Hence, having enumerated the different gifts, and again emphasized that all proceed from the same Holy Spirit, being bestowed at His sovereign will and discretion, the apostle passes in verse 12 to the one body, for the benefit of which all is given. The human body is used as an illustration. It has many members and yet is an organic unity. Then he adds, “so also is the Christ” (Rom. 5:1515But not as the offence, so also is the free gift. For if through the offence of one many be dead, much more the grace of God, and the gift by grace, which is by one man, Jesus Christ, hath abounded unto many. (Romans 5:15))—the definite article, “the,” is in the Greek original.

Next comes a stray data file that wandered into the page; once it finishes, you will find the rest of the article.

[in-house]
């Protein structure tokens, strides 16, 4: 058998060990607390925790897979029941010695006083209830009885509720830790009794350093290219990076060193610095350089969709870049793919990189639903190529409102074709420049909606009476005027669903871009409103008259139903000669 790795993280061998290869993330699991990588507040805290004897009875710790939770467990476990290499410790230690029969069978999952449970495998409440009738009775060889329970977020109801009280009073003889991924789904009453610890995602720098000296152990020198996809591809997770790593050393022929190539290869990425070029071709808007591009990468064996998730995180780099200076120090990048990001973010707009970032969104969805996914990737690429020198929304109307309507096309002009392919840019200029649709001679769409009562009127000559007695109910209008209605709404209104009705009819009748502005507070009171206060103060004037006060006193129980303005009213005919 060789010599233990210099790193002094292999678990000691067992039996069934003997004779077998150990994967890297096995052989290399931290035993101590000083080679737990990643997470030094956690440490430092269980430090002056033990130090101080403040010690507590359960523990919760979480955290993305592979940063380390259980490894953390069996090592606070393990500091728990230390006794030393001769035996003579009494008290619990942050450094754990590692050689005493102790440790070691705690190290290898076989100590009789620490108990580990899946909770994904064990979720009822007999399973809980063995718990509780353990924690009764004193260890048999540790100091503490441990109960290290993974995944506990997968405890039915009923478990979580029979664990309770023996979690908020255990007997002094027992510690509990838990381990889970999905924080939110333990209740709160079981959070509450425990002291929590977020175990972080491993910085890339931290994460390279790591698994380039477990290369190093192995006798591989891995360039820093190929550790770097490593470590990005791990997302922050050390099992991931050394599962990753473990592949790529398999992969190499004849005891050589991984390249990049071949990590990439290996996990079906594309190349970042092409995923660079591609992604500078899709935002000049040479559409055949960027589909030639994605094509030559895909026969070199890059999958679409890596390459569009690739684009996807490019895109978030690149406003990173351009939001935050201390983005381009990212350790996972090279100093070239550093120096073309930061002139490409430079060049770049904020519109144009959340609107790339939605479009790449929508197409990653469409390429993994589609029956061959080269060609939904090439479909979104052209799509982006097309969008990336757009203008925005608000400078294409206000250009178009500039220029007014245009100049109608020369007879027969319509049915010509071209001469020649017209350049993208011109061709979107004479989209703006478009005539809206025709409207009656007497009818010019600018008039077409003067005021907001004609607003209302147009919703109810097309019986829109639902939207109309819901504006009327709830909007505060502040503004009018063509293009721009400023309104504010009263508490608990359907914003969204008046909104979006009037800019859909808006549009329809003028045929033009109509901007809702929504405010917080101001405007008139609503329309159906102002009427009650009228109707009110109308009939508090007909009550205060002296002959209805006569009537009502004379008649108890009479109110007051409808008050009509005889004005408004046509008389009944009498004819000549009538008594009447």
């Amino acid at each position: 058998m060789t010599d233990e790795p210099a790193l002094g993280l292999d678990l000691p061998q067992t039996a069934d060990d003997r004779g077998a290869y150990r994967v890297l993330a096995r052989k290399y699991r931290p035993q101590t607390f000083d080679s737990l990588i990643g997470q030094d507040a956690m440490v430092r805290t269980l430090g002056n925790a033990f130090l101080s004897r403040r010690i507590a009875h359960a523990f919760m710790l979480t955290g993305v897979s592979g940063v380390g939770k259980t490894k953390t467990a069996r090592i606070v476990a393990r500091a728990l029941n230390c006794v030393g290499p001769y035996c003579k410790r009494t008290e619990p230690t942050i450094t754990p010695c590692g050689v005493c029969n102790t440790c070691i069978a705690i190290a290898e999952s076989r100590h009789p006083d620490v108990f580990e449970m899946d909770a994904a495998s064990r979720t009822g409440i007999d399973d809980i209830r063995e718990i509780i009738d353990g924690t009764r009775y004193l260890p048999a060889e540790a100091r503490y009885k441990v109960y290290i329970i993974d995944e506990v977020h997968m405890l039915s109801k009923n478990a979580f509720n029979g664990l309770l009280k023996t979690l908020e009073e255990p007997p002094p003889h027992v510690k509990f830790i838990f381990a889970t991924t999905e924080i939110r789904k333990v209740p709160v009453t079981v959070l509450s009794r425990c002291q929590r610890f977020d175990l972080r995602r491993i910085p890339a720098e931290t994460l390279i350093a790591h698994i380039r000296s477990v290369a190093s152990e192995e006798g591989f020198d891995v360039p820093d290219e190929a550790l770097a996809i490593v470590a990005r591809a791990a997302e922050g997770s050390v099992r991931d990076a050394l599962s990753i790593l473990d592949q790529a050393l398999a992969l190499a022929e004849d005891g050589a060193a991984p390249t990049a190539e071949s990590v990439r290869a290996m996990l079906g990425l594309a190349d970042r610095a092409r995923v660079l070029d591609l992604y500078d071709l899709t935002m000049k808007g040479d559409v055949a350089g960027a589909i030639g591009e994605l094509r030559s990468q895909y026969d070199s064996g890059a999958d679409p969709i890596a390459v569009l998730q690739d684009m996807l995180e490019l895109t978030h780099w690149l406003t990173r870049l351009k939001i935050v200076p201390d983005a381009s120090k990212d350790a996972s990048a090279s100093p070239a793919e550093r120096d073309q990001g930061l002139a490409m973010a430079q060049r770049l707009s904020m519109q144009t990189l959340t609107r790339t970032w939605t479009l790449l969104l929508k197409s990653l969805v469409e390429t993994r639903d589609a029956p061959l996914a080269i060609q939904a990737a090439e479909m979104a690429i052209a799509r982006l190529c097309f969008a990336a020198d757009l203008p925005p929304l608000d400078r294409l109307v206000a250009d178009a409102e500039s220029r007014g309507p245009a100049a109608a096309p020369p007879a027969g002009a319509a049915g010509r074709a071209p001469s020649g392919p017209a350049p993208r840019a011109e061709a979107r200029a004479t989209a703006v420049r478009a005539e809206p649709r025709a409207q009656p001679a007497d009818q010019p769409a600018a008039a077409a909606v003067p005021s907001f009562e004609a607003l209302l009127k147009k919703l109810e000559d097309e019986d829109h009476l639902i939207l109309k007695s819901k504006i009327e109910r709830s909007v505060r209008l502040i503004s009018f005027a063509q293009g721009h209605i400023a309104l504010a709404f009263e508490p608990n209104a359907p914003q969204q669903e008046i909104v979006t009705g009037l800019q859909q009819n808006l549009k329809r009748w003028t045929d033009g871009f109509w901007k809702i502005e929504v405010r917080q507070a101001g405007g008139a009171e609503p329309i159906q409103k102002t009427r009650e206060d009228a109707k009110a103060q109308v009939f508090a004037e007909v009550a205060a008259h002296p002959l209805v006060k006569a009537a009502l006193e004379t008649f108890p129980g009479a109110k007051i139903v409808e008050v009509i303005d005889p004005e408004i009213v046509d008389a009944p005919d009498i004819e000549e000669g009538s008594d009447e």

This is a remarkable expression. It is not Christ personally; but rather that the one body—the church—being the body of Christ, His name can be called upon it.
The church then, as Christ’s body, is an organic unity, just as the human body is. It has been formed by an act of God in the energy of the one Spirit. It is important that we should remember this, since by this fact its integrity is guaranteed. It cannot be violated or destroyed by man or by Satanic power, though the visible manifestation of it during its sojourn on earth may be, and has been, marred. The thing itself, divinely formed, abides, and will be perfectly displayed in glory.